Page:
From the Editor

More and more, people use social media to debate current events, share personal experiences, and maybe enjoy a cat video or two. But if people are disclosing much, are they discussing suicidal thoughts? Could certain social media posts encourage people to get help?

In the first selection, Dr. Thomas Niederkrotenthaler (of the Medical University of Vienna) and his co-authors attempt to answer these questions with a new paper just published in the Australian & New Zealand Journal of Psychiatry. Drawing on more than 7.15 million tweets (from Twitter) and employing a machine learning approach, they divide content into several categories, then review volumes of calls to a suicide hotline and completed suicides. “This is the first large-scale study to suggest that daily volume of specific suicide-prevention-related social media content on Twitter corresponds to higher daily levels of help-seeking behaviour and lower daily number of suicide deaths.” We mull the paper and its implications.

Social media: more than cat videos?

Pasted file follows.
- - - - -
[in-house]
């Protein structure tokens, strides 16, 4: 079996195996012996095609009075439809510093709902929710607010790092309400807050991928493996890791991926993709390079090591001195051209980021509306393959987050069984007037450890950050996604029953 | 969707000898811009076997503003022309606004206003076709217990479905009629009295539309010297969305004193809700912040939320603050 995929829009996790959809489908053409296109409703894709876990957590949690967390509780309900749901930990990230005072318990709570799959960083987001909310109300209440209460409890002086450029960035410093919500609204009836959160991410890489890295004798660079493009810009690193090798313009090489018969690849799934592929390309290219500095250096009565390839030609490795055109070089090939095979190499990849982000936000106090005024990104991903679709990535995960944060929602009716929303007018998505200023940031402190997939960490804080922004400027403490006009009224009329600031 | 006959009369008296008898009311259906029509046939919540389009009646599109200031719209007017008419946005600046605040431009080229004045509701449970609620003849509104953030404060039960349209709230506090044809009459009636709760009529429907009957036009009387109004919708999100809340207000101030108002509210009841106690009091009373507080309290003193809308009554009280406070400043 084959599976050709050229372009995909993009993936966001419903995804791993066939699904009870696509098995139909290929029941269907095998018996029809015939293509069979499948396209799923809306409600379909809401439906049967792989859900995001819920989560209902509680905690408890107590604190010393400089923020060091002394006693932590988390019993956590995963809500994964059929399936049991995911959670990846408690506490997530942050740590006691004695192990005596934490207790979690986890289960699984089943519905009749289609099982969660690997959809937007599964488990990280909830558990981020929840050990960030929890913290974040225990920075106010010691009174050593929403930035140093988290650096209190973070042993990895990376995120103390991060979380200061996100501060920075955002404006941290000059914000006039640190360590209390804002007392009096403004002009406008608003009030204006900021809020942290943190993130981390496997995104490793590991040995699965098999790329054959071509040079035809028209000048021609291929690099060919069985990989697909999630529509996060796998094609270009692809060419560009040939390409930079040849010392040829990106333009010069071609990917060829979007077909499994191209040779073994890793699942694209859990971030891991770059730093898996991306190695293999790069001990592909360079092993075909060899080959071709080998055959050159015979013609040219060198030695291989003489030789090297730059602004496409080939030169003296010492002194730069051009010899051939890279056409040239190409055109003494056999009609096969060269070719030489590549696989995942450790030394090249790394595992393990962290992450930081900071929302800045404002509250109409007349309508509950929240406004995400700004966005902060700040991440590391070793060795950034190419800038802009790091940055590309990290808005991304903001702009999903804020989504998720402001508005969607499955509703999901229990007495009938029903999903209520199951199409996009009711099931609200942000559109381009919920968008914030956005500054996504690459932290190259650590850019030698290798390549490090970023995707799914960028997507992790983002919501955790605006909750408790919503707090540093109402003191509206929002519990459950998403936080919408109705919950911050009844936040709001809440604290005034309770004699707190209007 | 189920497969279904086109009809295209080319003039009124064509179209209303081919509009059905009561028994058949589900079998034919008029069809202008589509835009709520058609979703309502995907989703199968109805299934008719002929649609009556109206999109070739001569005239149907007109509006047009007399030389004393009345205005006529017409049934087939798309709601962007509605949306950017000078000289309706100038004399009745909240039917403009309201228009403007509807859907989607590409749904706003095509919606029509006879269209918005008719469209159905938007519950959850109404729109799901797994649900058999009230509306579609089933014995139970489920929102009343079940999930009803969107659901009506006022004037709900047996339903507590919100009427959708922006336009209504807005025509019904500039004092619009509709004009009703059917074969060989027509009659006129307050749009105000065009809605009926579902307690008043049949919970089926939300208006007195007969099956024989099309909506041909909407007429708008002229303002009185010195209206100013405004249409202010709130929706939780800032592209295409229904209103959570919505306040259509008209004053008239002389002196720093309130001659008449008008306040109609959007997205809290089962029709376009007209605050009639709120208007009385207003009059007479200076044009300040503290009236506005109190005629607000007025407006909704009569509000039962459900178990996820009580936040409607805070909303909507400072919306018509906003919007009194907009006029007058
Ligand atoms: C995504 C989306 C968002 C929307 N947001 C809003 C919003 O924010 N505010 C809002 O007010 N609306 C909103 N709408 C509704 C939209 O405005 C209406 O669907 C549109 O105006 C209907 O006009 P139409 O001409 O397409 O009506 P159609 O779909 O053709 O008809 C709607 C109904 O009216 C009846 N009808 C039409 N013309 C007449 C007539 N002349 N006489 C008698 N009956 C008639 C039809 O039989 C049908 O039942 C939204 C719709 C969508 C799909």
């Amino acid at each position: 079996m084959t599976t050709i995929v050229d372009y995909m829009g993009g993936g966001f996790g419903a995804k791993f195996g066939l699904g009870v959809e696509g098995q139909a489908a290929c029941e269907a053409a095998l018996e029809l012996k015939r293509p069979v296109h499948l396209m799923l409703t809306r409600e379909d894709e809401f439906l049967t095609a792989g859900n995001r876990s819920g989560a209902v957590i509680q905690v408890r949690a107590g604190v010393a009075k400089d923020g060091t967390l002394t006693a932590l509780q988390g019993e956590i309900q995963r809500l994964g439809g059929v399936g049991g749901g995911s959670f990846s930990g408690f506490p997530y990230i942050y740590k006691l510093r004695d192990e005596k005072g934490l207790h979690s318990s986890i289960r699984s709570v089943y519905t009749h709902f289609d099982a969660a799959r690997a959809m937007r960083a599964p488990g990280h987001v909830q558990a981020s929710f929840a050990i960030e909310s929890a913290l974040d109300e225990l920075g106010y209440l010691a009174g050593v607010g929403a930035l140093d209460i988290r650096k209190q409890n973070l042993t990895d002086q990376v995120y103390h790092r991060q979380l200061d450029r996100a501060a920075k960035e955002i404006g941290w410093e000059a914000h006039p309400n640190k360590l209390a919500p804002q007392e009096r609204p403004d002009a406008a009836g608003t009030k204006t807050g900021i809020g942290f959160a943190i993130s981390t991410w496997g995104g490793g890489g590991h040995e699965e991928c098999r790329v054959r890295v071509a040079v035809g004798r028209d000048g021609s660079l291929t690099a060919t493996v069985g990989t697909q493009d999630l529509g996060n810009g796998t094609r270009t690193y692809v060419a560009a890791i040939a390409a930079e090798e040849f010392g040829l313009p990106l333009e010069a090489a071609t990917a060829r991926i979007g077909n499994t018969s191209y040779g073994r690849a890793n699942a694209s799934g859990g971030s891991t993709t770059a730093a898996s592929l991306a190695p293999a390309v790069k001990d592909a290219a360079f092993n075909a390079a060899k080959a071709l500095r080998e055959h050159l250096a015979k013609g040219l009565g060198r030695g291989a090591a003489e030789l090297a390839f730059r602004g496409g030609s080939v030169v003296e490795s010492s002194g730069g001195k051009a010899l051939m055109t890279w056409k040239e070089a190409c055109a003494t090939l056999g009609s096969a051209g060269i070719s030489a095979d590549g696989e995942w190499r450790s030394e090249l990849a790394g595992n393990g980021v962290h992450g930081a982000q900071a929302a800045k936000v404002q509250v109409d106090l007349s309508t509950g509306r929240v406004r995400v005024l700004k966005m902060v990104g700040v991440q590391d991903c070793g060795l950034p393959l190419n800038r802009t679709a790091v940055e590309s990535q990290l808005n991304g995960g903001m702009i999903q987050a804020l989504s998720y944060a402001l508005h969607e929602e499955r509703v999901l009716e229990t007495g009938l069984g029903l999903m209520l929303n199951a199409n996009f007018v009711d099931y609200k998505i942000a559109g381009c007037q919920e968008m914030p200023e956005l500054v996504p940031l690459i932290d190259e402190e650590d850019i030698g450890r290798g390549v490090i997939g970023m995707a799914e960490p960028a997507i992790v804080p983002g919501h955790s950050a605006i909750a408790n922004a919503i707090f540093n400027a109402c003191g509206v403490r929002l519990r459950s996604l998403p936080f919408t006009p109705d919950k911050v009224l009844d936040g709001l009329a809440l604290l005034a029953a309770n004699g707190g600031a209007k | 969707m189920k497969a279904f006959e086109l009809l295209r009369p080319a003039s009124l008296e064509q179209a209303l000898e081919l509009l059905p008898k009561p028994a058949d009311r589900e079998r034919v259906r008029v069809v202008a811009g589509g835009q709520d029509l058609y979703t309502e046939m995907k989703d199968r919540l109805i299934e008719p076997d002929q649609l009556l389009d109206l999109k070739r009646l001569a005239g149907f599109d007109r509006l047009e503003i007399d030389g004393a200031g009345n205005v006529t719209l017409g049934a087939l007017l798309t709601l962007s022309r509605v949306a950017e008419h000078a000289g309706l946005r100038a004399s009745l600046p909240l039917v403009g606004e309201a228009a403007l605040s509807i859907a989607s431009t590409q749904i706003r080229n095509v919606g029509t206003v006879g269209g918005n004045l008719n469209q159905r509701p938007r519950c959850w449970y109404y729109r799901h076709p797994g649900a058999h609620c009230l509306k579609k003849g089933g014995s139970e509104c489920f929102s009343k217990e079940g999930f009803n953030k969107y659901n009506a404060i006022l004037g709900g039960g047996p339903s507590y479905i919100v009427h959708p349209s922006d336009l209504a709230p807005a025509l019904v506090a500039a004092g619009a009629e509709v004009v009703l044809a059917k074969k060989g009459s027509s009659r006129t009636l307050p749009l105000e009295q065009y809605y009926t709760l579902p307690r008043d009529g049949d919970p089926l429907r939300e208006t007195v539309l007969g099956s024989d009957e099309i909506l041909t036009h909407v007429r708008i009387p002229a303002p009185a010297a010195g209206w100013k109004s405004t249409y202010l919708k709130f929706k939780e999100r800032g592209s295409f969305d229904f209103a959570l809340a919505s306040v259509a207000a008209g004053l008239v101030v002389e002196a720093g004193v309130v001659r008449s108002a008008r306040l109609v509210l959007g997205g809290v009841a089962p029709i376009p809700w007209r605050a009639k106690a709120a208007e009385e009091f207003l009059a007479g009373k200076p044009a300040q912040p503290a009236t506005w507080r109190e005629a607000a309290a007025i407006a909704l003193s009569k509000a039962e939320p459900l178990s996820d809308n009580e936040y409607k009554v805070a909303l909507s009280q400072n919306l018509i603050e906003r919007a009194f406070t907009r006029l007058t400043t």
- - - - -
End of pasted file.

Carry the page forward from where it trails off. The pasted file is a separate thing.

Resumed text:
In this week’s second selection, we consider a new Quick Takes podcast interview with Dr. David Castle (of the University of Toronto). Dr. Castle discusses crystal methamphetamine, a drug used more and more in Canada. Drawing on his Australian experience and noting the rise in use here, he comments: “it’s highly prevalent, highly available, highly pure and highly destructive.”

Finally, in the third selection, Dr. Jamison A. Harvey (of the Mayo Clinic) and her co-authors take a look at communication between patients and their physicians. Drawing on nearly 30,000 email messages, they consider the way patients address their physicians in a new JAMA Network Open research letter. “This is the first study to objectively identify patterns of addressing physicians through electronic messaging and may reveal potential bias. We found that women physicians… and primary care physicians were addressed by their first name more frequently.”


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